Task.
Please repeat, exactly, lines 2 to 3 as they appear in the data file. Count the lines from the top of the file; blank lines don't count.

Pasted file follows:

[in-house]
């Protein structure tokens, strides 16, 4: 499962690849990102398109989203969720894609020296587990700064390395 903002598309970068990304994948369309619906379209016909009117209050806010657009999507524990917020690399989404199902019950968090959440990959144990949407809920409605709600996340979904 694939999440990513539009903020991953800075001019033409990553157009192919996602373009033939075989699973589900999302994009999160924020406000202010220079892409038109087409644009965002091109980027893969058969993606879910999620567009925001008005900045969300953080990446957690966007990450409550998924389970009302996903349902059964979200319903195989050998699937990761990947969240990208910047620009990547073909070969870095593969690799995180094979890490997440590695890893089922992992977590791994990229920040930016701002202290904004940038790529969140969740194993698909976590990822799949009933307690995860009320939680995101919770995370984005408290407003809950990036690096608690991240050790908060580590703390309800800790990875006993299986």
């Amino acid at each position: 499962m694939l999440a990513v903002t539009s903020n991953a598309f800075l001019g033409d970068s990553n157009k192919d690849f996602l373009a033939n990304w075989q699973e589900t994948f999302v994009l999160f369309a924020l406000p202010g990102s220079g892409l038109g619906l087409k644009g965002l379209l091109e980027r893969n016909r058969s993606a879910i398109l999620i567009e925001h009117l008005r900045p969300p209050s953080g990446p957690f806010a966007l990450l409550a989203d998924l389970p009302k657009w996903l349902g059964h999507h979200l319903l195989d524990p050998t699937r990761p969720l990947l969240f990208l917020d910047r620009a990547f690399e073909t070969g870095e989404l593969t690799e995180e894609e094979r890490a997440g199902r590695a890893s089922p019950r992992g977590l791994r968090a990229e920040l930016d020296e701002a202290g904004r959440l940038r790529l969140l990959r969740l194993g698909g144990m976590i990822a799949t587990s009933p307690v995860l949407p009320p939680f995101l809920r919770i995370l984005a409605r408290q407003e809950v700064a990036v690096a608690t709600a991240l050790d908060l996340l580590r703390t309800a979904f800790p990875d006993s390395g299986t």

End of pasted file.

């Protein structure tokens, strides 16, 4: 499962690849990102398109989203969720894609020296587990700064390395 903002598309970068990304994948369309619906379209016909009117209050806010657009999507524990917020690399989404199902019950968090959440990959144990949407809920409605709600996340979904 694939999440990513539009903020991953800075001019033409990553157009192919996602373009033939075989699973589900999302994009999160924020406000202010220079892409038109087409644009965002091109980027893969058969993606879910999620567009925001008005900045969300953080990446957690966007990450409550998924389970009302996903349902059964979200319903195989050998699937990761990947969240990208910047620009990547073909070969870095593969690799995180094979890490997440590695890893089922992992977590791994990229920040930016701002202290904004940038790529969140969740194993698909976590990822799949009933307690995860009320939680995101919770995370984005408290407003809950990036690096608690991240050790908060580590703390309800800790990875006993299986």
């Amino acid at each position: 499962m694939l999440a990513v903002t539009s903020n991953a598309f800075l001019g033409d970068s990553n157009k192919d690849f996602l373009a033939n990304w075989q699973e589900t994948f999302v994009l999160f369309a924020l406000p202010g990102s220079g892409l038109g619906l087409k644009g965002l379209l091109e980027r893969n016909r058969s993606a879910i398109l999620i567009e925001h009117l008005r900045p969300p209050s953080g990446p957690f806010a966007l990450l409550a989203d998924l389970p009302k657009w996903l349902g059964h999507h979200l319903l195989d524990p050998t699937r990761p969720l990947l969240f990208l917020d910047r620009a990547f690399e073909t070969g870095e989404l593969t690799e995180e894609e094979r890490a997440g199902r590695a890893s089922p019950r992992g977590l791994r968090a990229e920040l930016d020296e701002a202290g904004r959440l940038r790529l969140l990959r969740l194993g698909g144990m976590i990822a799949t587990s009933p307690v995860l949407p009320p939680f995101l809920r919770i995370l984005a409605r408290q407003e809950v700064a990036v690096a608690t709600a991240l050790d908060l996340l580590r703390t309800a979904f800790p990875d006993s390395g299986t």